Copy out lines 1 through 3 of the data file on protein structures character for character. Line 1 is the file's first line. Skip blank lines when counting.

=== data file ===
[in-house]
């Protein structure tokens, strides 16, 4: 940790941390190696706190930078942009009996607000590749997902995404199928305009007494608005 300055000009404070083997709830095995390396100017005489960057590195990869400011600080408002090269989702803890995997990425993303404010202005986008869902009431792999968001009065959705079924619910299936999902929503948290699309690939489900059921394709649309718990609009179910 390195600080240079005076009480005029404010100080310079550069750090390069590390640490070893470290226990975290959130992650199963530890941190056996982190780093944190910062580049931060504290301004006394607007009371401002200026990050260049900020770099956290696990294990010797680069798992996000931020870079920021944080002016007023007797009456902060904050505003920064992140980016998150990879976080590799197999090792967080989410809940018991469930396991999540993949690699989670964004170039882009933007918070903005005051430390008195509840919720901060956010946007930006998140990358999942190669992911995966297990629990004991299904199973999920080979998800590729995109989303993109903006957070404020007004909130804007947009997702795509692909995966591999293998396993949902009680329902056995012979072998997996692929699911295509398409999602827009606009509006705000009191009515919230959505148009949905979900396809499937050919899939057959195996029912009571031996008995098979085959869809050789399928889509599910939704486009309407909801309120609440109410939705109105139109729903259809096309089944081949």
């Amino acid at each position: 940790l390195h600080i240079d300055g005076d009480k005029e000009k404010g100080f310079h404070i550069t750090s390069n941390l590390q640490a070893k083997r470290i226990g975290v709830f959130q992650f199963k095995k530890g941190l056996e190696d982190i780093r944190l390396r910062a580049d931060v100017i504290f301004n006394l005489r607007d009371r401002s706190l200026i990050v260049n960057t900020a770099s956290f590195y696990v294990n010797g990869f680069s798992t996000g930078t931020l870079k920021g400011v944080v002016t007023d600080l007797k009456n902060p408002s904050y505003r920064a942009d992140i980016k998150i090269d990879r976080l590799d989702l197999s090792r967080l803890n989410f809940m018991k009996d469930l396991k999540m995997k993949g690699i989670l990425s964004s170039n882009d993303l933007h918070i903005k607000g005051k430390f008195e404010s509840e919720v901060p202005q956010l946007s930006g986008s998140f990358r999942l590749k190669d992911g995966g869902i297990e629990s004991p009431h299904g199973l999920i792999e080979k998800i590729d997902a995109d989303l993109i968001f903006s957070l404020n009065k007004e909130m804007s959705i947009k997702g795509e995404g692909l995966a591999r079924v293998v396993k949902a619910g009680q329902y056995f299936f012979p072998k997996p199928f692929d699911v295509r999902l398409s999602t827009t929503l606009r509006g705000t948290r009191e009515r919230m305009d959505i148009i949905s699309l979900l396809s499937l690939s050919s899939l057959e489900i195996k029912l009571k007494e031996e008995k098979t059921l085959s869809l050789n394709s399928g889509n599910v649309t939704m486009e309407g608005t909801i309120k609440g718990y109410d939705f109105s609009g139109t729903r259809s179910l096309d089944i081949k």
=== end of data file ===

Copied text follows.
[in-house]
């Protein structure tokens, strides 16, 4: 940790941390190696706190930078942009009996607000590749997902995404199928305009007494608005 300055000009404070083997709830095995390396100017005489960057590195990869400011600080408002090269989702803890995997990425993303404010202005986008869902009431792999968001009065959705079924619910299936999902929503948290699309690939489900059921394709649309718990609009179910 390195600080240079005076009480005029404010100080310079550069750090390069590390640490070893470290226990975290959130992650199963530890941190056996982190780093944190910062580049931060504290301004006394607007009371401002200026990050260049900020770099956290696990294990010797680069798992996000931020870079920021944080002016007023007797009456902060904050505003920064992140980016998150990879976080590799197999090792967080989410809940018991469930396991999540993949690699989670964004170039882009933007918070903005005051430390008195509840919720901060956010946007930006998140990358999942190669992911995966297990629990004991299904199973999920080979998800590729995109989303993109903006957070404020007004909130804007947009997702795509692909995966591999293998396993949902009680329902056995012979072998997996692929699911295509398409999602827009606009509006705000009191009515919230959505148009949905979900396809499937050919899939057959195996029912009571031996008995098979085959869809050789399928889509599910939704486009309407909801309120609440109410939705109105139109729903259809096309089944081949």
């Amino acid at each position: 940790l390195h600080i240079d300055g005076d009480k005029e000009k404010g100080f310079h404070i550069t750090s390069n941390l590390q640490a070893k083997r470290i226990g975290v709830f959130q992650f199963k095995k530890g941190l056996e190696d982190i780093r944190l390396r910062a580049d931060v100017i504290f301004n006394l005489r607007d009371r401002s706190l200026i990050v260049n960057t900020a770099s956290f590195y696990v294990n010797g990869f680069s798992t996000g930078t931020l870079k920021g400011v944080v002016t007023d600080l007797k009456n902060p408002s904050y505003r920064a942009d992140i980016k998150i090269d990879r976080l590799d989702l197999s090792r967080l803890n989410f809940m018991k009996d469930l396991k999540m995997k993949g690699i989670l990425s964004s170039n882009d993303l933007h918070i903005k607000g005051k430390f008195e404010s509840e919720v901060p202005q956010l946007s930006g986008s998140f990358r999942l590749k190669d992911g995966g869902i297990e629990s004991p009431h299904g199973l999920i792999e080979k998800i590729d997902a995109d989303l993109i968001f903006s957070l404020n009065k007004e909130m804007s959705i947009k997702g795509e995404g692909l995966a591999r079924v293998v396993k949902a619910g009680q329902y056995f299936f012979p072998k997996p199928f692929d699911v295509r999902l398409s999602t827009t929503l606009r509006g705000t948290r009191e009515r919230m305009d959505i148009i949905s699309l979900l396809s499937l690939s050919s899939l057959e489900i195996k029912l009571k007494e031996e008995k098979t059921l085959s869809l050789n394709s399928g889509n599910v649309t939704m486009e309407g608005t909801i309120k609440g718990y109410d939705f109105s609009g139109t729903r259809s179910l096309d089944i081949k």